You can look at the results on your mobile phone app, the internet – or by clicking on the buttons on the tracker. The Fitbit Surge activity tracker wristband offers a lot of real-time fitness statistics right there on your wrist. A swipe left on the touchscreen from the homescreen will display your daily statistics, with each additional swipe presenting the next stat, whether that be steps taken, heart rate, distance travelled, calories burned or floors climbed.
Unlike pre 2015 Fitbit devices, you don’t have to tell it you’re planning on snoozing, and sleep mode will kick in from your movements and heart rate data. Definitely a welcome improvement.
There are two right-hand buttons which act as selectors. The lower one dives into the various menues for more options, starts or pauses a selected exercise. The top one will finish an exercies, close the summary of a completed exercies and allow you to read notifications that come through to the watch. If you track workouts by pressing and holding Fitbit’s button to start and stop the watch, you will get workout summaries showing your heart rate and time spent in each zone for that activity.
The Fitbit Surge records all the usual statistics that you would expect such as steps taken, distance travelled, calories burned, stairs climbed, active minutes, caller ID and sleep. However, as mentioned, the Surge goes a step further than other Fitbits by including GPS mapping, a completely new sensor to the Fitbit family. The Surge’s satelite tracking works without your phone, a feature that is not currently available in the Apple Watch.
Fitbit’s proprietary PurePulse optical heart-rate technology uses safe LED lights on the underside of the wristband to detect blood volume and capillary-size changes under pressure. When your heart beats, your capillaries expand and contract based on blood volume changes. When compared to trackers with no heart rate monitor and those which only measure heart rate on demand, the ones that continuosly measure provide a much more accurate calorie burn figure. Knowing your heart rate means the wearable knows the intensity of the exercise.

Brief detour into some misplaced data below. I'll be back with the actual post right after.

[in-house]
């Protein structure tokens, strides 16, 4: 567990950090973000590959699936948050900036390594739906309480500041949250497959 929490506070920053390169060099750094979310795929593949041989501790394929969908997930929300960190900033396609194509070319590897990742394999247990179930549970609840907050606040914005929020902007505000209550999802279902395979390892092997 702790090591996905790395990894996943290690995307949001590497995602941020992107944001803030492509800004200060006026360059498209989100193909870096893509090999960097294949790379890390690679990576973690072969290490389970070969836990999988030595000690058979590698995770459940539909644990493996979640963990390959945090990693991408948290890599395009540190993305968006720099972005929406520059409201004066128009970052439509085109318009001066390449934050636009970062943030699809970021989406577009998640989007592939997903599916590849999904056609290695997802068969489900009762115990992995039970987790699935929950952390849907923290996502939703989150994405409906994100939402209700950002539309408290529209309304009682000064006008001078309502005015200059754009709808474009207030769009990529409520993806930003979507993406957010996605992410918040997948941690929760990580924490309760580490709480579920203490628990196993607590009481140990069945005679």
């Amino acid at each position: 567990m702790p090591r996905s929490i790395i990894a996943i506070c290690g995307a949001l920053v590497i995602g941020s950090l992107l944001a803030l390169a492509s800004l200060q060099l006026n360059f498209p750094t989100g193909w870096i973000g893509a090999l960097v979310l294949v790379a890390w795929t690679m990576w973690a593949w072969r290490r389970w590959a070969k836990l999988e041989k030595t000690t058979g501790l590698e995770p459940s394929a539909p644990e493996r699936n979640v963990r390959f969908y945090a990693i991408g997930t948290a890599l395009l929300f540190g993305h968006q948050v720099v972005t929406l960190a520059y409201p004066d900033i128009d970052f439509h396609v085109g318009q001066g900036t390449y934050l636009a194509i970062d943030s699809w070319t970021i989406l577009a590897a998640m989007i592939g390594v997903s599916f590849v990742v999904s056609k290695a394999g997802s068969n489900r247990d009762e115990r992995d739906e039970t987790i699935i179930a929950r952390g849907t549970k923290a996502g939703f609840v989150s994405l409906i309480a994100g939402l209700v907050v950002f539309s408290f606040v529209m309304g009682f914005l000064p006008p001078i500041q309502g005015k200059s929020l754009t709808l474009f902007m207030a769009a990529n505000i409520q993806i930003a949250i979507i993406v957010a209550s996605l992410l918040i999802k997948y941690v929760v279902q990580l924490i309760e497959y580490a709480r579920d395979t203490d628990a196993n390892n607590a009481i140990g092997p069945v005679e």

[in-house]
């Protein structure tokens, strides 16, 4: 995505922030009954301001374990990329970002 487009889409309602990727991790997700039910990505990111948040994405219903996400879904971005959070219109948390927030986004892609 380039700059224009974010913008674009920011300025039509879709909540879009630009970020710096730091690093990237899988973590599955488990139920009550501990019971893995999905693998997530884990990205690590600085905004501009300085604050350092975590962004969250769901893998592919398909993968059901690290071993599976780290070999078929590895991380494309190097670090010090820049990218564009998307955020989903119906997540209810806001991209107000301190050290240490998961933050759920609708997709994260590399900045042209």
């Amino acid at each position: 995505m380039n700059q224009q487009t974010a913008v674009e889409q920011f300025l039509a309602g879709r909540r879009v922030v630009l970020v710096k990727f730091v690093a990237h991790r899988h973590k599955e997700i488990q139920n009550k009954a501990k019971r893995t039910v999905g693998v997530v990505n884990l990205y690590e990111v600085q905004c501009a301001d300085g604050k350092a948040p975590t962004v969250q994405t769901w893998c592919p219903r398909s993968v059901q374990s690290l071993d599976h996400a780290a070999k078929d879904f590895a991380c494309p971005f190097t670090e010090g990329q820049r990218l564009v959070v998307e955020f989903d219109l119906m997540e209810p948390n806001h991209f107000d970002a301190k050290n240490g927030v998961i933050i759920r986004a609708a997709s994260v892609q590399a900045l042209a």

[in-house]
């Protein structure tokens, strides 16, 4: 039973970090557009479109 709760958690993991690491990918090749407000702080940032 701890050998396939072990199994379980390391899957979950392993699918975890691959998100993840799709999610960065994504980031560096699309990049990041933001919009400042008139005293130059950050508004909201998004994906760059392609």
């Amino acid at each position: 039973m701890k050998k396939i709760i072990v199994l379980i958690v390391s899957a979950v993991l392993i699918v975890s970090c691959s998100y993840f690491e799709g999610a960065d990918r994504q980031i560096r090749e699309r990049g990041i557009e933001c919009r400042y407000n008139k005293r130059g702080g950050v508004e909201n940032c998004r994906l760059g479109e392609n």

PurePulse allows users to track workout intensity and calorie burn with algorithms that provide insight through interactive charts and graphs on the app and Fitbit dashboard. The watch display tells you if you’re in one of three heart-rate zones. These zones can help you optimize your workout by targeting different training intensities, and are calculated based on a percentage of your estimated maximum heart rate.
Fitbit calculates your max heart rate with the common formula of 220 minus your age. When you’re “out of zone” – that is below 50 percent of your maximum heart rate – your heart rate may still be elevated but not enough to be considered exercise. Instead of using the three default zones you can create a custom heart-rate zone on your computer’s Fitbit dashboard.